The Arab League may have to make its determination Friday about whether to give
a green light to the Palestinian Authority to continue direct talks with Israel
without any clear declaration from Israel regarding the settlement moratorium
construction issue, senior government officials said Monday.
the officials, just as the much talked about September 26 expiration of the
settlement construction moratorium passed “without the sky falling,” so too the
Arab League foreign ministers may meet in Libya over the weekend without any
formal Israeli proclamation about a new formula for settlement
construction.RELATED:Arab League postpones meeting with Abbas on talksPA: US is working on 3-month freeze extension to save talks
The Arab League meeting has been widely considered a
deadline by which the issue must be cleared up, lest the Palestinian Authority
carry out its threat to quit the talks because Israel did not extend the
But these deadlines, one official said, have in the past
proven to be “elastic.” There are always deadlines, but this doesn’t mean that
if some formula is not found by Friday, that’s the end of the story, the
official said, adding that intensive discussions with the Americans were
continuing to take place.
Another official noted that the search for
finding a formula was being negotiated between each side and the Americans – as
was the case during the proximity talks – not directly between the Israelis and
That Israel was not necessarily working according to
the Arab League clock seemed clear Tuesday when Prime Minister Binyamin
Netanyahu convened the “septet,” his forum of senior ministers, where the issue
– at least according to a statement put out by Netanyahu’s office – was not even
According to the statement, the septet discussed “the campaign
of delegitimization that would deny Israel’s right to defend itself,” and was
briefed by Joseph Ciechanover, Israel’s representative on the four-man UN panel
probing the Mava Marmara incident.
“Contrary to various media reports and
in accordance with a statement issued yesterday by the Prime Minister’s Bureau,
the forum did not discuss the efforts being made to enable the continuation of
the peace talks,” the statement read.
The 15-member security cabinet is
scheduled to meet Wednesday, but – like Tuesday’s septet meeting – the current
impasse in the negotiations is not on the agenda.
Netanyahu has, however,
reportedly held private discussions over the last few days with senior
ministers, including each of the septet members, to brief them on the current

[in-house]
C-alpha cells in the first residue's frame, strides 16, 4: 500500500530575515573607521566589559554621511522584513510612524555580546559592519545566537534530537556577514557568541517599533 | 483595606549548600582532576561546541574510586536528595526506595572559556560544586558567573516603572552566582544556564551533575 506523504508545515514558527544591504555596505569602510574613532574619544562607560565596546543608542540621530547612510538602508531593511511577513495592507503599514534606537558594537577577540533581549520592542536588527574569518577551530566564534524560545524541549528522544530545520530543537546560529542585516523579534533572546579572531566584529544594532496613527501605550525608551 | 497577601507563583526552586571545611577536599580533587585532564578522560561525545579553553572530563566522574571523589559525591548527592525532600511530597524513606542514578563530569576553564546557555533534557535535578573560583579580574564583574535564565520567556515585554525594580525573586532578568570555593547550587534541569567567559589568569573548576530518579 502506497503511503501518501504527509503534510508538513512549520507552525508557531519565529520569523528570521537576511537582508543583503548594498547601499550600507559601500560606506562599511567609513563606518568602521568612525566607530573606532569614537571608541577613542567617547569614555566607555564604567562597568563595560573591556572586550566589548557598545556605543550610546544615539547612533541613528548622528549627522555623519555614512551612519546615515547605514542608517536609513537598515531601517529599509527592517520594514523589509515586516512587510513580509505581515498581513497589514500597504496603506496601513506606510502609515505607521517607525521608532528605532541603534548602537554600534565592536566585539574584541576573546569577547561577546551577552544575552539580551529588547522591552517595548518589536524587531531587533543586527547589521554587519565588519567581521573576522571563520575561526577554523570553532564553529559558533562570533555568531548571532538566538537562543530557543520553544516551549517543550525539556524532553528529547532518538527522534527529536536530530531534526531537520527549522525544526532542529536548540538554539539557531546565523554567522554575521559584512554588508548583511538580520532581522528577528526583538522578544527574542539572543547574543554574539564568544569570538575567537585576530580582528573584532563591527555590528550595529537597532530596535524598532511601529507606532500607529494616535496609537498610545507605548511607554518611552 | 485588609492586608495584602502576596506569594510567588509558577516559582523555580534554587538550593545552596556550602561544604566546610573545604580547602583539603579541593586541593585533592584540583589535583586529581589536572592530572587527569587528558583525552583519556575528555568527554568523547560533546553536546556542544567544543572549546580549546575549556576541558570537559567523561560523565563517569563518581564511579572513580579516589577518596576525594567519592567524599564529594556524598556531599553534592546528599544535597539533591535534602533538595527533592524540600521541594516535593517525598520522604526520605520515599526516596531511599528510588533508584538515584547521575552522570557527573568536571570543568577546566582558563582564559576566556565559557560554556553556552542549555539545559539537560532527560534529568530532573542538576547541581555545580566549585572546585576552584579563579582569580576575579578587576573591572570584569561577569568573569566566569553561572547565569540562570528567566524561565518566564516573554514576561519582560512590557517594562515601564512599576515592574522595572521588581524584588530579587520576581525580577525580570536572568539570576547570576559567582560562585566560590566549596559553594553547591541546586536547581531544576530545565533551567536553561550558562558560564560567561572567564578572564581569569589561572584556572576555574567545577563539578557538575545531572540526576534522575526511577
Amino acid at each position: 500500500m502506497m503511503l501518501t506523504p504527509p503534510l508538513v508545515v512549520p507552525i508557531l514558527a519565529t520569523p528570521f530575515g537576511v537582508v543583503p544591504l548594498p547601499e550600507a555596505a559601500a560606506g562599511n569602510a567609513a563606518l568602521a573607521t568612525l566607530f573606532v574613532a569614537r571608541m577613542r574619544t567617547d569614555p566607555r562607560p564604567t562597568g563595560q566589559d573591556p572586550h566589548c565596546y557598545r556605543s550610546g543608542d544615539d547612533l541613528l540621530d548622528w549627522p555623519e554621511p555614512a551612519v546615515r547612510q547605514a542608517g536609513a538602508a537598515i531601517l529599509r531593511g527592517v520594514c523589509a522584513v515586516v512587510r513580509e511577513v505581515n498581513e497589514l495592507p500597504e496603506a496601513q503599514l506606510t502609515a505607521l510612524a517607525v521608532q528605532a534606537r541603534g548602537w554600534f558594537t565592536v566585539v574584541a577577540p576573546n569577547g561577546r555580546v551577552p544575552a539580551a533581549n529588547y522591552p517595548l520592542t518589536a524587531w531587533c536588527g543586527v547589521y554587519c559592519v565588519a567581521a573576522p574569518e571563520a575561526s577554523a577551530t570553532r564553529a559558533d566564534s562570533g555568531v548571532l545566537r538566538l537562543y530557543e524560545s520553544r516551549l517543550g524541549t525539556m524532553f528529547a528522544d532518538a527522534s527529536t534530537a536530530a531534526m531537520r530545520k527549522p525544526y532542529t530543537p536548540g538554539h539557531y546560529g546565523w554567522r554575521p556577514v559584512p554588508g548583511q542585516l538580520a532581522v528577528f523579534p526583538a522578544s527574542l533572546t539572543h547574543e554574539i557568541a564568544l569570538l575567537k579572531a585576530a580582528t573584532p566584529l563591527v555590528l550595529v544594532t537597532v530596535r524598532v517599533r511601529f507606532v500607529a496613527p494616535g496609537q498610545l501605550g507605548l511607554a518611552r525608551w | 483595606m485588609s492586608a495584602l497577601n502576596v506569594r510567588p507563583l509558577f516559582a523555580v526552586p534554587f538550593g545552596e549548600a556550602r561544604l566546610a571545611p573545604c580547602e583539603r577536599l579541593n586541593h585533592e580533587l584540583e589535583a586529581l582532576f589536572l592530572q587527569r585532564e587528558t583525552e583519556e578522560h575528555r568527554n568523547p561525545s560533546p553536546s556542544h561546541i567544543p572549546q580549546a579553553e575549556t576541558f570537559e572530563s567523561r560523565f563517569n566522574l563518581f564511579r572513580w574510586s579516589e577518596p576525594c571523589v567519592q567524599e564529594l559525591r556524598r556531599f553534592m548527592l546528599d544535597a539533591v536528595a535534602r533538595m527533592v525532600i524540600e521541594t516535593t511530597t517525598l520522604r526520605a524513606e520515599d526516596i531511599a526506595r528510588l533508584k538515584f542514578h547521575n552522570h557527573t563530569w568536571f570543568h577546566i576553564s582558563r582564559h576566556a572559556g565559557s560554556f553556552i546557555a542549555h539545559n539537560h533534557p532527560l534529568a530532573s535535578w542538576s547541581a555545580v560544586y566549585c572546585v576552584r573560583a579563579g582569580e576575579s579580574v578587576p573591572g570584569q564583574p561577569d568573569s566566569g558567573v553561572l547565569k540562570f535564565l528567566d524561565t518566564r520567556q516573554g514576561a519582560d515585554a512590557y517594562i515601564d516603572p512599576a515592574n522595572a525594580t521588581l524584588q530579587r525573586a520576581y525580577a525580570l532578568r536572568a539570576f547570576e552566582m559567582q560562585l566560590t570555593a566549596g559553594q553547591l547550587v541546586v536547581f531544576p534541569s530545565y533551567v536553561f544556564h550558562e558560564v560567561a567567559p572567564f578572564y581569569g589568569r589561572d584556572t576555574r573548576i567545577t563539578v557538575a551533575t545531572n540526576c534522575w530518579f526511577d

status of the efforts to get over the present standstill.
official said that Netanyahu was concerned that if Israel extended the
moratorium, Jerusalem would be seen as having no “red lines,” a bad perception
to foster on the eve of negotiations dealing with much more critical
According to this senior official, the US was putting pressure on
both Israel and the Palestinians to show flexibility, and was also making it
clear to both sides that it was not in either of their best interests for the
negotiations to grind to a halt.
The official said there have been
intensive US diplomatic efforts in recent days to lobby key Arab states, such as
Egypt, Jordan, Saudi Arabia and other Persian Gulf countries, to back a
continuation of the talks.
Another diplomatic official said the
impression that Israel was holding out on extending the moratorium by some two
months to get more “incentives” from the US – beyond various political and
military promises that the Obama Administration was reportedly already willing
to offer Israel – was “mistaken.”
Were Netanyahu to hold a vote on
extending the freeze at Wednesday’s security cabinet meeting, it would almost
certainly be defeated. Out of the security cabinet’s 15 voting members, only
Netanyahu and Defense Minister Ehud Barak would support it. Deputy Prime
Minister Dan Meridor, who would also vote for it, is abroad.
would be opposed by three Israel Beiteinu and two Shas ministers, plus Bennie
Begin, Moshe Ya’alon, Yuval Steinitz, Gideon Sa’ar and Silvan Shalom of Likud,
and Yaakov Neeman, who is unaffiliated.
Opposition leader Tzipi Livni
blamed Netanyahu for failing to advance the peace process on Tuesday in an
address at Harvard University.
“The government of Israel wasted two years
by not continuing the negotiations from where we left off,” she said. “Now it
must make decisions to save what is left of the negotiations. The prime minister
knows that Kadima would back him if he makes the right decisions, so he should
make them soon.”